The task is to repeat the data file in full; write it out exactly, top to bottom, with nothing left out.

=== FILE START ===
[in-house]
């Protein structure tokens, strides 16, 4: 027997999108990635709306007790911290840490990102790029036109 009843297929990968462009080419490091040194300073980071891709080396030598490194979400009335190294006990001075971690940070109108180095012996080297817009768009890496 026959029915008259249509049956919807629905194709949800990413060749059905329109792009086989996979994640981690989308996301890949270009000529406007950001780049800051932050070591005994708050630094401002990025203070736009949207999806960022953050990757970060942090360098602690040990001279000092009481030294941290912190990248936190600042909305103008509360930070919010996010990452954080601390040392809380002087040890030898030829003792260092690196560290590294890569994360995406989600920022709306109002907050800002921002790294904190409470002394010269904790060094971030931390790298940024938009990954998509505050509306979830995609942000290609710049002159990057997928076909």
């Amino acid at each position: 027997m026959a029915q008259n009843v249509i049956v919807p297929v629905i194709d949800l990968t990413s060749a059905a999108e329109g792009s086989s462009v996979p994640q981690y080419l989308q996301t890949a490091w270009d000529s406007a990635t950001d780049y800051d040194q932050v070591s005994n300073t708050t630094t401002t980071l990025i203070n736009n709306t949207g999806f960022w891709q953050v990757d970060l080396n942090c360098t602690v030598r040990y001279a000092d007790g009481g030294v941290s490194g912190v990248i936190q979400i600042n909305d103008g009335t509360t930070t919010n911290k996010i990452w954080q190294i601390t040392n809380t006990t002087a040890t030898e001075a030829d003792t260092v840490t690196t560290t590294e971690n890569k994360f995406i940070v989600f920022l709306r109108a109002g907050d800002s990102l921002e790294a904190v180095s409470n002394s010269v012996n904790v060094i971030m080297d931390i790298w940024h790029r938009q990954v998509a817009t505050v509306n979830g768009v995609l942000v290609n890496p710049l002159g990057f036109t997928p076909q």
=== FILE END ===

[in-house]
């Protein structure tokens, strides 16, 4: 027997999108990635709306007790911290840490990102790029036109 009843297929990968462009080419490091040194300073980071891709080396030598490194979400009335190294006990001075971690940070109108180095012996080297817009768009890496 026959029915008259249509049956919807629905194709949800990413060749059905329109792009086989996979994640981690989308996301890949270009000529406007950001780049800051932050070591005994708050630094401002990025203070736009949207999806960022953050990757970060942090360098602690040990001279000092009481030294941290912190990248936190600042909305103008509360930070919010996010990452954080601390040392809380002087040890030898030829003792260092690196560290590294890569994360995406989600920022709306109002907050800002921002790294904190409470002394010269904790060094971030931390790298940024938009990954998509505050509306979830995609942000290609710049002159990057997928076909």
């Amino acid at each position: 027997m026959a029915q008259n009843v249509i049956v919807p297929v629905i194709d949800l990968t990413s060749a059905a999108e329109g792009s086989s462009v996979p994640q981690y080419l989308q996301t890949a490091w270009d000529s406007a990635t950001d780049y800051d040194q932050v070591s005994n300073t708050t630094t401002t980071l990025i203070n736009n709306t949207g999806f960022w891709q953050v990757d970060l080396n942090c360098t602690v030598r040990y001279a000092d007790g009481g030294v941290s490194g912190v990248i936190q979400i600042n909305d103008g009335t509360t930070t919010n911290k996010i990452w954080q190294i601390t040392n809380t006990t002087a040890t030898e001075a030829d003792t260092v840490t690196t560290t590294e971690n890569k994360f995406i940070v989600f920022l709306r109108a109002g907050d800002s990102l921002e790294a904190v180095s409470n002394s010269v012996n904790v060094i971030m080297d931390i790298w940024h790029r938009q990954v998509a817009t505050v509306n979830g768009v995609l942000v290609n890496p710049l002159g990057f036109t997928p076909q």